Putting your money where

Your mouth is. Two studies show there is a difference in sying that you give to charity and actually doing it.  Or at least claiming the deduction on your income taxes.  Tennessee residents give 6.6% of their discretionalry income to charity.  From The Atlantic.

The 5 Most and Least Charitable States
It makes sense that Utah would top both lists, considering its large Mormon population. The Church of Jesus Christ of Latter-day Saints asks its followers to donate 10 percent of their income. Fittingly, according to Chronicle data, people in Utah gave 10.6 percent of their discretionary income, which is more than 3 percentage points higher than the next state. 
But the rest of the data shows a different story from the Gallup Poll. The next four states in the Chronicle analysis are Mississippi (7.2 percent), Alabama (7.1 percent), Tennessee (6.6 percent), and South Carolina (6.4 percent), which aren't in the top 20 of Gallup's charitable list.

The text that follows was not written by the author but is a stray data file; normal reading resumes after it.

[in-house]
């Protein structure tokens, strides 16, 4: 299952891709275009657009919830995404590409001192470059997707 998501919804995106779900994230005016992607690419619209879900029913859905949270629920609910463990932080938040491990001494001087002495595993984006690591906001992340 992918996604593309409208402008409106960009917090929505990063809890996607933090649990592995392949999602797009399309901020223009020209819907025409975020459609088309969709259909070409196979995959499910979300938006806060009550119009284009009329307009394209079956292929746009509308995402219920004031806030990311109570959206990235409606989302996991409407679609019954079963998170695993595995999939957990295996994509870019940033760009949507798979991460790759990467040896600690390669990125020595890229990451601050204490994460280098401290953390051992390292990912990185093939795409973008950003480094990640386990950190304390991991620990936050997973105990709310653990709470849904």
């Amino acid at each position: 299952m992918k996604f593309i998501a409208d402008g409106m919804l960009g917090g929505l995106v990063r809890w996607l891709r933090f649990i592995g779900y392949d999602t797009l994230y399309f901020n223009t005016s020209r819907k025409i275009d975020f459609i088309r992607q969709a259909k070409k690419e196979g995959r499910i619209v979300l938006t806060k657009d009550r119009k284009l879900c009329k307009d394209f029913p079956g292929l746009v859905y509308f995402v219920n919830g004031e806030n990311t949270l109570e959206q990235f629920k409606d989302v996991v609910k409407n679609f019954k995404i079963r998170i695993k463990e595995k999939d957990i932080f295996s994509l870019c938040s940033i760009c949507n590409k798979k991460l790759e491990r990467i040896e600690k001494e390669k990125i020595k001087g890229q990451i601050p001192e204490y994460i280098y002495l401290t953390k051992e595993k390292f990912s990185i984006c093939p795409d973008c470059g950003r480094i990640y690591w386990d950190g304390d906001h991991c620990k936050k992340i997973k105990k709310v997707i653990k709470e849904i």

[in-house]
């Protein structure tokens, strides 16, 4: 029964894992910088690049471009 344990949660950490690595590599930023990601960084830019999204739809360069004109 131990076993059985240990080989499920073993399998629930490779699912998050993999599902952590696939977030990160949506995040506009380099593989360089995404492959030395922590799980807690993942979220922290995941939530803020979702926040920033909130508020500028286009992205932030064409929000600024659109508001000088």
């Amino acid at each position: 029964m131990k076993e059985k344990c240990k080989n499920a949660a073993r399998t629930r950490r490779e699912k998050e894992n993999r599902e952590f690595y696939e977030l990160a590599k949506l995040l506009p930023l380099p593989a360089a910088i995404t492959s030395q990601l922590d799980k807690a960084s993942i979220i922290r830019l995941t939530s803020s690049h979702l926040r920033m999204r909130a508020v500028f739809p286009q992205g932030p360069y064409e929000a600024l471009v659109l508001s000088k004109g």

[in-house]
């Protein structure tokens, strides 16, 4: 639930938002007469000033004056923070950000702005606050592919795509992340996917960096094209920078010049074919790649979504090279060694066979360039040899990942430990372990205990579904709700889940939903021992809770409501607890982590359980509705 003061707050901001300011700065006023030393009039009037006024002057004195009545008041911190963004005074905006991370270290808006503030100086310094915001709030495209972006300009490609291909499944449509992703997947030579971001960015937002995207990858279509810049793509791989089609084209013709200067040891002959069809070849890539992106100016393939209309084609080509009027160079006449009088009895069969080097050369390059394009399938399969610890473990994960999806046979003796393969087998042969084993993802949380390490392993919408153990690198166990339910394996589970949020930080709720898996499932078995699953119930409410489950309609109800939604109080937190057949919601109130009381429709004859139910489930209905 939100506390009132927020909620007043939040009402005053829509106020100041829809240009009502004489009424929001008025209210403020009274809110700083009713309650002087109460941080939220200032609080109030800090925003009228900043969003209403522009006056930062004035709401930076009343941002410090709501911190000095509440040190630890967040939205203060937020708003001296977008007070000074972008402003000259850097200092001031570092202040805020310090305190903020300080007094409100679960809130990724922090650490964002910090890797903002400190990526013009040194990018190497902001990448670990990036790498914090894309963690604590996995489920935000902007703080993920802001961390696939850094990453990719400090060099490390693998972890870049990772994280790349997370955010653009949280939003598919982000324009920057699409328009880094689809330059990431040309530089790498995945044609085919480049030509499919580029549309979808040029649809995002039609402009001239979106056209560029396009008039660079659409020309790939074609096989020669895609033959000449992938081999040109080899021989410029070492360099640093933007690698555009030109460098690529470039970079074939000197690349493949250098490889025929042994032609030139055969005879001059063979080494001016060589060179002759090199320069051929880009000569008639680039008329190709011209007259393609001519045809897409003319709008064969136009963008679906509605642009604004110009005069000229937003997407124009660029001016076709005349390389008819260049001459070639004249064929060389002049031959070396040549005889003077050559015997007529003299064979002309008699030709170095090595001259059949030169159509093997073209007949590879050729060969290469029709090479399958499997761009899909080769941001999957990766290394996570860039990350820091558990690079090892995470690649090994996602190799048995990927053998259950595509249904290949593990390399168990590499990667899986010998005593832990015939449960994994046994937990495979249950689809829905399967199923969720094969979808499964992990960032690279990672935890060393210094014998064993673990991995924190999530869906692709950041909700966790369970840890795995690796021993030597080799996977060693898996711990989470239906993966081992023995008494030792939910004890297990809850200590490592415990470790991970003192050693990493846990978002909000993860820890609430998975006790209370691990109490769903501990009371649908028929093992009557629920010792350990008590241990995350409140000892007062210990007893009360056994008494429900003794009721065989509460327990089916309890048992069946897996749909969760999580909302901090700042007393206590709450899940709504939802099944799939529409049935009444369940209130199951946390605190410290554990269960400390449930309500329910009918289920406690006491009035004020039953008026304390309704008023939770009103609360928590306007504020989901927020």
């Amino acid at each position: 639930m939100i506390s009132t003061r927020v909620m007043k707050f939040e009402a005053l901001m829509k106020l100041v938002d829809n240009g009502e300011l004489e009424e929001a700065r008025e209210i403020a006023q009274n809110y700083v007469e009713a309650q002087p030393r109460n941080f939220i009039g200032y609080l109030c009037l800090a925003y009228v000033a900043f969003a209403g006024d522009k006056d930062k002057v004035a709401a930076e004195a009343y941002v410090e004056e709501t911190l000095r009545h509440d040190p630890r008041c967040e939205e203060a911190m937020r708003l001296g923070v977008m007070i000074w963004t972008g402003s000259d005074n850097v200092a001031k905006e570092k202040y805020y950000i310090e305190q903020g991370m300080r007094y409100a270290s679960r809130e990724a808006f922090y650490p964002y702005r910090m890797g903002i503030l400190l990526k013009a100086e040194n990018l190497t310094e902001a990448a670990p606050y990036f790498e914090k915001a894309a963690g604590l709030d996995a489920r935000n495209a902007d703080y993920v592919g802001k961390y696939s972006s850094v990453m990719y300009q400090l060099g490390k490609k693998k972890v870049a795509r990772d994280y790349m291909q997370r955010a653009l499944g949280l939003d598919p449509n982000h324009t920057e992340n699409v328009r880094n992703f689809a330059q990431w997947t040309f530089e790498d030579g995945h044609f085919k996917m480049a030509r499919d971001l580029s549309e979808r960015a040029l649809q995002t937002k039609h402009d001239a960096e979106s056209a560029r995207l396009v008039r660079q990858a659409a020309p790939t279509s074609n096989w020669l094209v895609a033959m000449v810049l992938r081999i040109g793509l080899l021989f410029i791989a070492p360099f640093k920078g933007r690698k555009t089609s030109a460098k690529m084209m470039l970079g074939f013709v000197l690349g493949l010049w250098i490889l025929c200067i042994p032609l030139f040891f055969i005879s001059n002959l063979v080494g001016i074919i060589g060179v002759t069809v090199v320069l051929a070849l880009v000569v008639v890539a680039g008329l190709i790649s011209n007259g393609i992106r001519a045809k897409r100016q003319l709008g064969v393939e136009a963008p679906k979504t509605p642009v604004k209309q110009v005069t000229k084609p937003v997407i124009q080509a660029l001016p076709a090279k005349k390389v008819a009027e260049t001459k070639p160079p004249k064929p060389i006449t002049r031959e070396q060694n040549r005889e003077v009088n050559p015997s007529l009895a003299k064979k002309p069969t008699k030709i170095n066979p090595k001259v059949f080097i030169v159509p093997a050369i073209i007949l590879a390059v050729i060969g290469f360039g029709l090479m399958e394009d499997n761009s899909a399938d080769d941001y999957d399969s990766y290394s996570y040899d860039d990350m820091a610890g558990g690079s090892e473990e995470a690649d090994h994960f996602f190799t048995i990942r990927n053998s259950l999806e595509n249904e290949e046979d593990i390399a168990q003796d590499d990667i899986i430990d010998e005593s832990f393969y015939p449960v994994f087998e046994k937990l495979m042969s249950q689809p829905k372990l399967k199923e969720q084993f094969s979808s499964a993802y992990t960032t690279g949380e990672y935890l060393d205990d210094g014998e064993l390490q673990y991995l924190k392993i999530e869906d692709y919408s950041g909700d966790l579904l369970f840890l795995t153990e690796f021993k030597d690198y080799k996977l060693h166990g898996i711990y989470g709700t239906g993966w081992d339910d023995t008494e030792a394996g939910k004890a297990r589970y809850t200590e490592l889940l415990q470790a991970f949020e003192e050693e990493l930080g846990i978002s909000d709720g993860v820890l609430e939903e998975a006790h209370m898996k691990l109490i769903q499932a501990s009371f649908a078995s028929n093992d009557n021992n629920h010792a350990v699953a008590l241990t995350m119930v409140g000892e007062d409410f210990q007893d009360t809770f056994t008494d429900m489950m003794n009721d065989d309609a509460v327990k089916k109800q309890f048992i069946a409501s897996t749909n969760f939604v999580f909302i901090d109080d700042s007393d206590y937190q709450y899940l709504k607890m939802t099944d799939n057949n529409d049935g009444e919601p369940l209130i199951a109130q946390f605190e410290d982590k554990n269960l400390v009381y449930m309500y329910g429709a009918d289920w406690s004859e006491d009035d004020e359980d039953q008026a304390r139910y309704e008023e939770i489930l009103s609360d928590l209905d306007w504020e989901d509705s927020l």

The top four states from Gallup—Minnesota, Hawaii, South Dakota, and New Hampshire—similarly are not in the top 20 of the Chronicle list. This just shows the difference between the amounts of money people are giving, as compared to whether or not people from those states say they are likely to give.

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